I am very happy to be a Bead Mavens guest blogger. I wondered what to write, in particular what would be of interest to you, dear reader, and then a friend from Canada visited me, and she said to me: "Cath, you really have no idea how much I wish that I could open your little head and look inside your head, watch how your creations are born and developed." Mikki had already suggested me to write something about my creative process and even a third person said on Facebook that my creative mind is a complete mystery. Let's take a tour of my 'mechanism' - you might be surprised that it is not that mysterious and maybe some of my crazy 'rules' will bring you further on your own creative journey.
Honestly, I had to sit for a while to look at my 'way of functioning', because I don't really think in a specific order. Ideas and inspiration flow through my head and heart in every direction, and I simply give in... I didn't think of it as a process, but after this closer look, I must admit that it can be described as such.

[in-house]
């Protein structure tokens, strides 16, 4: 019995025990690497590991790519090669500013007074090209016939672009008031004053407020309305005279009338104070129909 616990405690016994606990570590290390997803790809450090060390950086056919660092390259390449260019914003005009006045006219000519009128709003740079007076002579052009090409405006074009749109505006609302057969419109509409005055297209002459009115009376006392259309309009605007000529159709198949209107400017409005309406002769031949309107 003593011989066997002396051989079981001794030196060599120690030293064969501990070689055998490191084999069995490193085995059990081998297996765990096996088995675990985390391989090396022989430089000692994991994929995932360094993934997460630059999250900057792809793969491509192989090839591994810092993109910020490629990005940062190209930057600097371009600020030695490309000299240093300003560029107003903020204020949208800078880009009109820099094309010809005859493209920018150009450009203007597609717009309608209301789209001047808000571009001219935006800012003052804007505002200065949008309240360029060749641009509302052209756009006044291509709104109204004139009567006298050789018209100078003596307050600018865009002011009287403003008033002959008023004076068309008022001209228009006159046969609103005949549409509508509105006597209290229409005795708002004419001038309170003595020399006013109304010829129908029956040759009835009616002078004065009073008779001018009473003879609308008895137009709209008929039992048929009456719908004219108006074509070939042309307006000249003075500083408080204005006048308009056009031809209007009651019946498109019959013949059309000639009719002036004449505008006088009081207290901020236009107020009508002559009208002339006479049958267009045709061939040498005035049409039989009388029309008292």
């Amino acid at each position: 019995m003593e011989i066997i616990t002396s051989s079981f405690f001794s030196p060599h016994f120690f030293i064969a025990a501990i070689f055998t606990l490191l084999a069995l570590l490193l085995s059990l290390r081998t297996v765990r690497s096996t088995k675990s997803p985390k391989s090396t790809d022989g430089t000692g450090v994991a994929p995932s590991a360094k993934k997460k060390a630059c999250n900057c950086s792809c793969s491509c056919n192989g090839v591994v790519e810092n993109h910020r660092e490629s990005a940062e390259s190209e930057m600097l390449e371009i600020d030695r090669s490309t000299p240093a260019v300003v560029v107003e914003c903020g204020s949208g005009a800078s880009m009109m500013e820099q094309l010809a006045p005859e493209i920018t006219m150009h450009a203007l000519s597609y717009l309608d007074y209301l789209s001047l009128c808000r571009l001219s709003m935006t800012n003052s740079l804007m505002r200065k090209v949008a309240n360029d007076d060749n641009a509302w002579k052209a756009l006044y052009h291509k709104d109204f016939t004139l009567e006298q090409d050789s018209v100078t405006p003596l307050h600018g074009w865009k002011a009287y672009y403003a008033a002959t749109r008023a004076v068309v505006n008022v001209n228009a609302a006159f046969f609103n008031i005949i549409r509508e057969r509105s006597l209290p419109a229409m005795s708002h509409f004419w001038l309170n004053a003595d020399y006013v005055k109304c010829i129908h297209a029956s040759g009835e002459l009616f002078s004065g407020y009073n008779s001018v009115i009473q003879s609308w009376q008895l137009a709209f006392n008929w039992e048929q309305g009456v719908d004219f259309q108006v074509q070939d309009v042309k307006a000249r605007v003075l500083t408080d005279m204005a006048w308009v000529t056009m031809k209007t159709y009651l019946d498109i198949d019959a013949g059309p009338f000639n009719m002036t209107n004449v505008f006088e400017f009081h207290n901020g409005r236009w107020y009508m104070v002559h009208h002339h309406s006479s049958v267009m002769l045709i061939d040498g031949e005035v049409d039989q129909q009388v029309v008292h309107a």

I can play with beads in various manners (yes, play, that is the most important), but I do mostly beadweaving.
|Sauron's Eye in progress|
When things go well from the start, I know that it will be ok. If it doesn't feel good, I simply stop it. Generally half-way the work, unpleasant things happen (fraying of the thread, needle falling on the ground and even beads spilled all over the place, etc.), but it feels like some kind of spirit warns me, because if I watch carefully, it always appears to be the moment to stop and look back because I made a mistake. When the mistake is corrected, everything goes really well again. I happen to shout at the spirit, though... Hubby is used to it.
When the shape I plan to bead is not a challenge on its own, 3 requirements rule my designs:
1) The jewelry or object has to represent something (water, fire, greenery, witchcraft, history, queens, godesses, ecology - anything that resonates inside of me). My beadwork is either a tribute to something or someone I love, or simply an ode to the beauty which surrounds me. So I am not really a creator but more a transformer, a storyteller. Mother Nature is the best muse, followed by geometrics, history, love, books or films; not necessarily in that order.